By Daniel Lipscombe
256 is a big number, in fact in gaming terms, it’s a bloody big number, 256 different players running hither and thither with large guns across much larger maps. A first for console gaming, to see such a number going to war with each other, doubts have to creep into mind. Will the servers cope? Will there be any latency in the matches? Will there even be enough people online?
Approaching such a title with trepidation is understandable, it’s not every day we see an online only shooter released for consoles and if we do usually they fall into insignificance quickly. Team Fortress 2 is rather empty most of the time in its console outing and Shadowrun failed despite being a robust shooter. So why should MAG succeed where others have failed, perhaps it’s generic war shooter styling is a good thing, pulling people over from the Call of Duty’s and Battlefield’s.
Despite the aesthetics making me feel at ease when I first launched the game, my enthusiasm waned a little as I moved from the robust tutorials and into the real battlefield. Learning the basics is as simple as moving your way through an obstacle course and training how to use your weapons and equipment, but no matter how helpful you find it, you’ll still get your face blown off when you get online.
Now I’ll admit that the following only happened twice out of a week of playing off and on, but the connection can be a little flakey. Playing on an average 4meg broadband connection saw me experience swathes of bullet lag as I shot the opposing team for them to simply walk through the hail of lead and knife me and this was if I could even shoot. Another issue caused me to die but not bleedout or respawn simply lay there throwing grenades and shoot with no kills or harm coming to anyone.
This is a rare occurrence but needs to be kept in mind; if your connection is slightly unstable then you have no single player game to fall back on here. This is also a problem when learning the ropes. Whilst the actual pulling of triggers is enjoyable with each gun feeling weighty and satisfying, it is hard to really get to grips with each weapon as the learning curve is quite steep. With most shooters you can dabble in the single player while you learn which guns you like and what the arc is on the grenade throwing, this is tough when you have six snipers aiming at your cranium.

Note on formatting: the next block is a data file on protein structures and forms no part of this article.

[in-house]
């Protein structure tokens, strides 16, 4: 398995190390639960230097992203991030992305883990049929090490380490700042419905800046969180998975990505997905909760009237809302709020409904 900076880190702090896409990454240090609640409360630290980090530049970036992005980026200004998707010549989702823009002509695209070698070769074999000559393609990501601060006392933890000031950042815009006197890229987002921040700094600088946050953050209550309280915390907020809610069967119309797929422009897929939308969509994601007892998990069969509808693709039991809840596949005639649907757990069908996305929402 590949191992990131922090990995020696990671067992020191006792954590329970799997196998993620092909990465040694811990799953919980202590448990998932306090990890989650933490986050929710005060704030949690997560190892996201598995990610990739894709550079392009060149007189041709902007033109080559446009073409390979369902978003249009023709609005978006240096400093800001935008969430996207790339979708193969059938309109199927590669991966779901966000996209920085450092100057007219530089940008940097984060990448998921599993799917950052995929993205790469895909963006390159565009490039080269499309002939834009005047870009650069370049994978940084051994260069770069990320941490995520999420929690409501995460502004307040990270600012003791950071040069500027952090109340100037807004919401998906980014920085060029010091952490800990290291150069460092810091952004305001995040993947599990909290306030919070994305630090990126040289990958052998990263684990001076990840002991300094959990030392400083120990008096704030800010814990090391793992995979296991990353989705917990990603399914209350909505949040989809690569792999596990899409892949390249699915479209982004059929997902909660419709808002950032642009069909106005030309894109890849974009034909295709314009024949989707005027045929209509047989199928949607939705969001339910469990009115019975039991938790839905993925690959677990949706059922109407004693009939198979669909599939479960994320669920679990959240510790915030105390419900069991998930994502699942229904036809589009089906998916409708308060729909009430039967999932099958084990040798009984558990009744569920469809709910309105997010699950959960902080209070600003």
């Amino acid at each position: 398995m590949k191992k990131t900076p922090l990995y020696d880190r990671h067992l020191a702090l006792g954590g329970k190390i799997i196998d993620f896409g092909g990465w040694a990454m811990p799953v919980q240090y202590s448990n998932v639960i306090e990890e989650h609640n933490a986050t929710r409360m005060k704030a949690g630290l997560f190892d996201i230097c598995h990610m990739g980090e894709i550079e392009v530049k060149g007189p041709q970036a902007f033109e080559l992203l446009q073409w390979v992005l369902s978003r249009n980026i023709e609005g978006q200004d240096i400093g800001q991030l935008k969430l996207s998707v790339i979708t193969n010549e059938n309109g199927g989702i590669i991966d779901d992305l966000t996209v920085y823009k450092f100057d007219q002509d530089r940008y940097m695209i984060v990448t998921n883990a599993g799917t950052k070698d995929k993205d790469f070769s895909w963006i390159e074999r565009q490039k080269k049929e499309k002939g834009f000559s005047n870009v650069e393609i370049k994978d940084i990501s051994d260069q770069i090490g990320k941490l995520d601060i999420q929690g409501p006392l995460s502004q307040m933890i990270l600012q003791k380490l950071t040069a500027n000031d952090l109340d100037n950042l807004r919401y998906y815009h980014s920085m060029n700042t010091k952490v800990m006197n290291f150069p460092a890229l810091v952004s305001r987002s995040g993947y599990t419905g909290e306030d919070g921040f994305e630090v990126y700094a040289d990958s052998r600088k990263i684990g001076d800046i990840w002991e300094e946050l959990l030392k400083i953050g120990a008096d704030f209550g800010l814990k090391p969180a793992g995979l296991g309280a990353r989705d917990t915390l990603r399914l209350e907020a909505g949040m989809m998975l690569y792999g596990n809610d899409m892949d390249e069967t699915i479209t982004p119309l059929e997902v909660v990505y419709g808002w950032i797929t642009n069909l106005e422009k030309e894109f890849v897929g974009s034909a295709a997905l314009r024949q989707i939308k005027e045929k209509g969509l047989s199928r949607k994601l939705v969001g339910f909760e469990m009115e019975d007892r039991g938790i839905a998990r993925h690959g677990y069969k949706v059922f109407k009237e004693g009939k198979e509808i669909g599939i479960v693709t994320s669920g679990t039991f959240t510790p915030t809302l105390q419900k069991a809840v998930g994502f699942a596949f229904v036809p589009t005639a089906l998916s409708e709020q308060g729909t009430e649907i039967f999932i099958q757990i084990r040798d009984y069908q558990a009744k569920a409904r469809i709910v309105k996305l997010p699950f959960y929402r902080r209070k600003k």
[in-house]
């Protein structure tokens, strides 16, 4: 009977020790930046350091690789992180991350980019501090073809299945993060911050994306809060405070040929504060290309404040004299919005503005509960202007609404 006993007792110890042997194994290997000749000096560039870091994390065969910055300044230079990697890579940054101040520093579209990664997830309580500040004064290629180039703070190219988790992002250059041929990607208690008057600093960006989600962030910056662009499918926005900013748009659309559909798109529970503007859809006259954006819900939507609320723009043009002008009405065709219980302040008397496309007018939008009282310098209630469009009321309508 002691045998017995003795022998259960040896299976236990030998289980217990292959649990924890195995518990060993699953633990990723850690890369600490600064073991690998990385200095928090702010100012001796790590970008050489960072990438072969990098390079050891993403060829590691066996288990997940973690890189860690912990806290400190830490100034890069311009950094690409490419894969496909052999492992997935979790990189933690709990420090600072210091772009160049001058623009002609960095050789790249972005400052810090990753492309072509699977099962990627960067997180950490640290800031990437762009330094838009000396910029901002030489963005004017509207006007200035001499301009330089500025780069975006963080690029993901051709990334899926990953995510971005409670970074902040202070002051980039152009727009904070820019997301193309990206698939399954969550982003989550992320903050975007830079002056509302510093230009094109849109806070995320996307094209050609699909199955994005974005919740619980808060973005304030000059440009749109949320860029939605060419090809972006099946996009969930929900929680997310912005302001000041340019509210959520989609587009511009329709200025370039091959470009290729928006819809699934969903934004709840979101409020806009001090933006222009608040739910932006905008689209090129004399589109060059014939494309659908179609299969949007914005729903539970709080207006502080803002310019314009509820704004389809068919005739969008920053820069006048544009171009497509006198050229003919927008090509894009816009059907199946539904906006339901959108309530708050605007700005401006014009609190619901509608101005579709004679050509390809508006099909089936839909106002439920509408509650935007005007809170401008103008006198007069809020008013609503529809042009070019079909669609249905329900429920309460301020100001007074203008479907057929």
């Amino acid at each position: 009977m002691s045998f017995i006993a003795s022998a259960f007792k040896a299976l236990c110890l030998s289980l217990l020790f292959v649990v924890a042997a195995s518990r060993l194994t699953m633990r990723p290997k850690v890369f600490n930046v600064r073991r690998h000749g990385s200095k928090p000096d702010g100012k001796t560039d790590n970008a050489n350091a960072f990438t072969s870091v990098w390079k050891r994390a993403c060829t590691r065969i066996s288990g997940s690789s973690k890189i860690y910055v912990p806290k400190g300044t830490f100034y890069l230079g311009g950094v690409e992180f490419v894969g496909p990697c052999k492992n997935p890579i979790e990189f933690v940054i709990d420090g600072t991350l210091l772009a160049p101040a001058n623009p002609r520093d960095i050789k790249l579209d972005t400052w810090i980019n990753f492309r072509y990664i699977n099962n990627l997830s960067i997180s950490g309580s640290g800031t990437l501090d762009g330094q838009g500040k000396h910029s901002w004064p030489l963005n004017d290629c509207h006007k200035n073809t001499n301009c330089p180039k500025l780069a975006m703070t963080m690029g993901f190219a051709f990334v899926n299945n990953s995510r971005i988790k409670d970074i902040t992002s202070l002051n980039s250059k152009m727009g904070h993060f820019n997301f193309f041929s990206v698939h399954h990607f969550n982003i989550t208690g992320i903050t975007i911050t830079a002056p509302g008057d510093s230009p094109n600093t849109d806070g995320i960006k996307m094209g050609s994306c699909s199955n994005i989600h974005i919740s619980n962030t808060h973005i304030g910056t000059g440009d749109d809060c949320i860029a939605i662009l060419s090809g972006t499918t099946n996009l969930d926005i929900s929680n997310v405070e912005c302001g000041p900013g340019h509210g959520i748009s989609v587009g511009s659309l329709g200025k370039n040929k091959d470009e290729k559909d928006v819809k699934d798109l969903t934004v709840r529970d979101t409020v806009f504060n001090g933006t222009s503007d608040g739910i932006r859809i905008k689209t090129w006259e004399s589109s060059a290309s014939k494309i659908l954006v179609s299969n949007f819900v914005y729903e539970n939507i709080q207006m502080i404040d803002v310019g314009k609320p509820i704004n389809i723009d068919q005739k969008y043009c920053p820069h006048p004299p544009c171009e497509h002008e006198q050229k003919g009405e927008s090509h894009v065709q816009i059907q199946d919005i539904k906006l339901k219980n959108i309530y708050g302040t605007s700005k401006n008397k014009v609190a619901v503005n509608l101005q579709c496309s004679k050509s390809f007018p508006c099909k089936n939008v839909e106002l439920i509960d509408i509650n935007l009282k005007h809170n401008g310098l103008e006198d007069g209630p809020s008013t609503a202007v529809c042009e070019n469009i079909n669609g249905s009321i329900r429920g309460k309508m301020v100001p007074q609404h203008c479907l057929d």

If you do find yourself getting fragged all the time then getting better will mean an endless assault on your foe trying to dodge headshots and grenade storms. If you do of course manage to hold your own then MAG is a very solid shooter. Starting with a robust character creation section, you can choose whose cause to fight for, SVER, Valor or Raven and then tinker around with your loadout selections too. Once all of this is decided it’s then time to start ranking up and opening new games modes.
Starting with your basic team deathmatch, you can play until your level is high enough to unlock other traditional online modes, Capture the flag, territories and such. Experience is earned in the usual ways, killing people, assists, healing your squadmates and of course ranking up then means new weapons and quite importantly, being able to become a leader on the battlefield. The latter means that you can use abilities on your teammates and generally lead the team in battle.
This brings me to the most important aspect of the game and one that Zipper Interactive cannot really take fault for, teamwork. Currently when venturing into a firefight the warzone is a scatterbrained event with people running around like headless chickens. Squads with too many snipers and not enough cohesion between people, this is down to one of two things. Either people don’t have a headset in the first place or, and this isn’t meant as a jibe, but they may not speak your language. This is obviously a problem when playing a game so heavily based on teamwork, as running around like Stallone on a power trip will find you bleeding out and waiting for a team member to heal you, thus costing your team the win.
For all its efforts, MAG is a confident shooter, and when it works, it plays very well, when your team is working as a unit, you will win games, but be prepared to slog through countless deaths to get there and be prepared to run around in despair as your team all go their separate ways. If you’ve got a bunch of friends with the game, create a clan and have a blast but as a lone soldier, the battlefield could not feel more cold and lonely.